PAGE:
Frowning, the innkeeper brought his thumb to his mouth. All the laughter faded from his expression, and his eyes were hard and dark. He tossed the half-finished holly cord aside in a gesture so pointedly casual it was almost frightening.

He looked back to Chronicler, his voice perfectly calm. “My point is that we should make good use of our time before we’re interrupted,” he said. “But first, I imagine you’ll want some breakfast.”

“If it wouldn’t be too much trouble,” Chronicler said.

“None at all,” Kote said as he turned and headed into the kitchen.

Bast watched him leave, a concerned expression on his face. “You’ll want to pull the cider off the stove and set it to cool out back.” Bast called out to him loudly. “The last batch was closer to jam than juice. And I found some herbs while I was out, too. They’re on the rain barrel. You should look them over to see if they’ll be of any use for supper.”

Left alone in the taproom, Bast and Chronicler watched each other across the bar for a long moment. The only sound was the distant thump of the back door closing.

Bast made a final adjustment to the crown in his hands, looking it over from all angles. He brought it up to his face as if to smell it. But instead he drew a deep lungful of air, closed his eyes, and breathed out against the holly leaves so gently they barely moved.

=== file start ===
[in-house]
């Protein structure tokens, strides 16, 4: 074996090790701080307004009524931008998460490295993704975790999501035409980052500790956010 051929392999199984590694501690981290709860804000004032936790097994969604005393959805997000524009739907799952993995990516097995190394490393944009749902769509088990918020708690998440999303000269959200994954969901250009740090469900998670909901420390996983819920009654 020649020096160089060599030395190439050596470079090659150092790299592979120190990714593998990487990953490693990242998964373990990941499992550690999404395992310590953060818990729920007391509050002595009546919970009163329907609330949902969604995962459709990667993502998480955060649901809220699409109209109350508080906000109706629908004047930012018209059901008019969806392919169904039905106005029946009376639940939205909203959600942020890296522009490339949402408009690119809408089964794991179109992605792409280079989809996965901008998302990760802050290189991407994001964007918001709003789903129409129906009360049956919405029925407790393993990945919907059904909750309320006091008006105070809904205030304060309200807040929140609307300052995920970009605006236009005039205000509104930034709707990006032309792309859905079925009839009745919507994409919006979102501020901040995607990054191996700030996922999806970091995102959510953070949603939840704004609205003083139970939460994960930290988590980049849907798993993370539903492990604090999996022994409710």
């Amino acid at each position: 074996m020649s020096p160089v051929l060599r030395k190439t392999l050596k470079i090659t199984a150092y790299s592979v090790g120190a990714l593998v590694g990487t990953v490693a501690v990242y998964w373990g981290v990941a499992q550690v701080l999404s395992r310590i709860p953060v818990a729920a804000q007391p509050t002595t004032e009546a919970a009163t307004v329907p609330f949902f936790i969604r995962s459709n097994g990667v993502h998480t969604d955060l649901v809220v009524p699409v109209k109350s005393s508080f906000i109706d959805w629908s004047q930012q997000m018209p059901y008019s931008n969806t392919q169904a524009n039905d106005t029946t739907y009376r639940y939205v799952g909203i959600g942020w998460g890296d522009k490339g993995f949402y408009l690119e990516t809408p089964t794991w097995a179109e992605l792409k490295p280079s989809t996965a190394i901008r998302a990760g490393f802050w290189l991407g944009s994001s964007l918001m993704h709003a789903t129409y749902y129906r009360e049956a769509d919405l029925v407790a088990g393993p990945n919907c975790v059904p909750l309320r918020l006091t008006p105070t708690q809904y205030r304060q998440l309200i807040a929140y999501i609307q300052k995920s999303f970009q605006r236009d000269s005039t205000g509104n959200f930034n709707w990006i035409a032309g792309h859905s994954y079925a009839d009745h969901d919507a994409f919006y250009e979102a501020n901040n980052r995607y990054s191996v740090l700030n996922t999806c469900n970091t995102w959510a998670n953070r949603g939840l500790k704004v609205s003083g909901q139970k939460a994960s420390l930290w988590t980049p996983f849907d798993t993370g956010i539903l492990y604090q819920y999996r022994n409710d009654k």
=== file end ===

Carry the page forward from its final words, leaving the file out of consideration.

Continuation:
Opening his eyes, Bast gave a charming, apologetic smile and walked over to Chronicler. “Here.” He held out the circle of holly to the seated man.

Chronicler made no move to take it.

Bast’s smile didn’t fade. “You didn’t notice because you were busy falling down,” he said, his voice pitched low and quiet. “But he actually laughed when you bolted. Three good laughs from down in his belly. He has such a wonderful laugh. It’s like fruit. Like music. I haven’t heard it in months.”

Bast held the circle of holly out again, smiling shyly. “So this is for you. I’ve brought what grammarie I have to bear on it. So it will stay green and living longer than you’d think. I gathered the holly in the proper way and shaped it with my own hands. Sought, wrought, and moved to purpose.” He held it out a bit farther, like a nervous boy with a bouquet. “Here. It is a freely given gift. I offer it without obligation, let, or lien.”

Hesitantly, Chronicler reached out and took the crown. He looked it over, turning it in his hands. Red berries nestled in the dark green leaves like gems, and it was cunningly braided so the thorns angled outward. He set it gingerly on his head, and it fit snugly across his brow.

Bast grinned. “All hail the Lord of Misrule!” he shouted, throwing up his hands. He laughed a delighted laugh.

A smile tugged Chronicler’s lips as he removed the crown. “So,” he said softly as he lowered his hands into his lap. “Does this mean things are settled between us?”

Bast tilted his head, puzzled. “Beg pardon?”

Chronicler looked uncomfortable. “What you spoke of... last night . . .”

Bast looked surprised. “Oh no,” he said seriously, shaking his head. “No. Not at all. You belong to me, down to the marrow of your bones. You are an instrument of my desire.” Bast darted a glance toward the kitchen, his expression turning bitter. “And you know what I desire. Make him remember he’s more than some innkeeper baking pies.” He practically spat the last word.